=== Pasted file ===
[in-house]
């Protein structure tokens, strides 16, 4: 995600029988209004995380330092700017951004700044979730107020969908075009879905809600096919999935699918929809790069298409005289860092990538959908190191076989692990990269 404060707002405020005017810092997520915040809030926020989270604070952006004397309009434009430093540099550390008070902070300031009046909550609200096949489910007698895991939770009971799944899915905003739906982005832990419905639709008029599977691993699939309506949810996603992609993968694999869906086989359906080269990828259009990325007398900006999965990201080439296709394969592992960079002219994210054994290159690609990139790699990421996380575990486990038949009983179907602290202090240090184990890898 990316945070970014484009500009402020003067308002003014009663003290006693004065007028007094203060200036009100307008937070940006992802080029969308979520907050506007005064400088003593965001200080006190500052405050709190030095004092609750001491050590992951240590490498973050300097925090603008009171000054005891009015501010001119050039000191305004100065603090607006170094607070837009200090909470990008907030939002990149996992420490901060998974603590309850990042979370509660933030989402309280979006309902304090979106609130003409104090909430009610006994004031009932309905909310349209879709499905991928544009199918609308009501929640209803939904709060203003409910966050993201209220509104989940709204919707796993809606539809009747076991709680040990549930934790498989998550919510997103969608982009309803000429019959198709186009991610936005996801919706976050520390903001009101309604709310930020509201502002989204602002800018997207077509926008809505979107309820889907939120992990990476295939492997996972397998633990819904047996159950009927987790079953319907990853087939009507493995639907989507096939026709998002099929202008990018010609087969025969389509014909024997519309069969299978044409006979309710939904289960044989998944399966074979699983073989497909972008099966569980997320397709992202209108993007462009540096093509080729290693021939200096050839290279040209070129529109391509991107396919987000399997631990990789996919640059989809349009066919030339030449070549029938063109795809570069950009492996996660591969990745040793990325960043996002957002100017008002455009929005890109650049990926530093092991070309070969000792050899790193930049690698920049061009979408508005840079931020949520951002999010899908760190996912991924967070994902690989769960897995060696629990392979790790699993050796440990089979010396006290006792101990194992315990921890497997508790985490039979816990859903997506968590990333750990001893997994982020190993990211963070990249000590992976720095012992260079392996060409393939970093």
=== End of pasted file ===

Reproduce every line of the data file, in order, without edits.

[in-house]
């Protein structure tokens, strides 16, 4: 995600029988209004995380330092700017951004700044979730107020969908075009879905809600096919999935699918929809790069298409005289860092990538959908190191076989692990990269 404060707002405020005017810092997520915040809030926020989270604070952006004397309009434009430093540099550390008070902070300031009046909550609200096949489910007698895991939770009971799944899915905003739906982005832990419905639709008029599977691993699939309506949810996603992609993968694999869906086989359906080269990828259009990325007398900006999965990201080439296709394969592992960079002219994210054994290159690609990139790699990421996380575990486990038949009983179907602290202090240090184990890898 990316945070970014484009500009402020003067308002003014009663003290006693004065007028007094203060200036009100307008937070940006992802080029969308979520907050506007005064400088003593965001200080006190500052405050709190030095004092609750001491050590992951240590490498973050300097925090603008009171000054005891009015501010001119050039000191305004100065603090607006170094607070837009200090909470990008907030939002990149996992420490901060998974603590309850990042979370509660933030989402309280979006309902304090979106609130003409104090909430009610006994004031009932309905909310349209879709499905991928544009199918609308009501929640209803939904709060203003409910966050993201209220509104989940709204919707796993809606539809009747076991709680040990549930934790498989998550919510997103969608982009309803000429019959198709186009991610936005996801919706976050520390903001009101309604709310930020509201502002989204602002800018997207077509926008809505979107309820889907939120992990990476295939492997996972397998633990819904047996159950009927987790079953319907990853087939009507493995639907989507096939026709998002099929202008990018010609087969025969389509014909024997519309069969299978044409006979309710939904289960044989998944399966074979699983073989497909972008099966569980997320397709992202209108993007462009540096093509080729290693021939200096050839290279040209070129529109391509991107396919987000399997631990990789996919640059989809349009066919030339030449070549029938063109795809570069950009492996996660591969990745040793990325960043996002957002100017008002455009929005890109650049990926530093092991070309070969000792050899790193930049690698920049061009979408508005840079931020949520951002999010899908760190996912991924967070994902690989769960897995060696629990392979790790699993050796440990089979010396006290006792101990194992315990921890497997508790985490039979816990859903997506968590990333750990001893997994982020190993990211963070990249000590992976720095012992260079392996060409393939970093």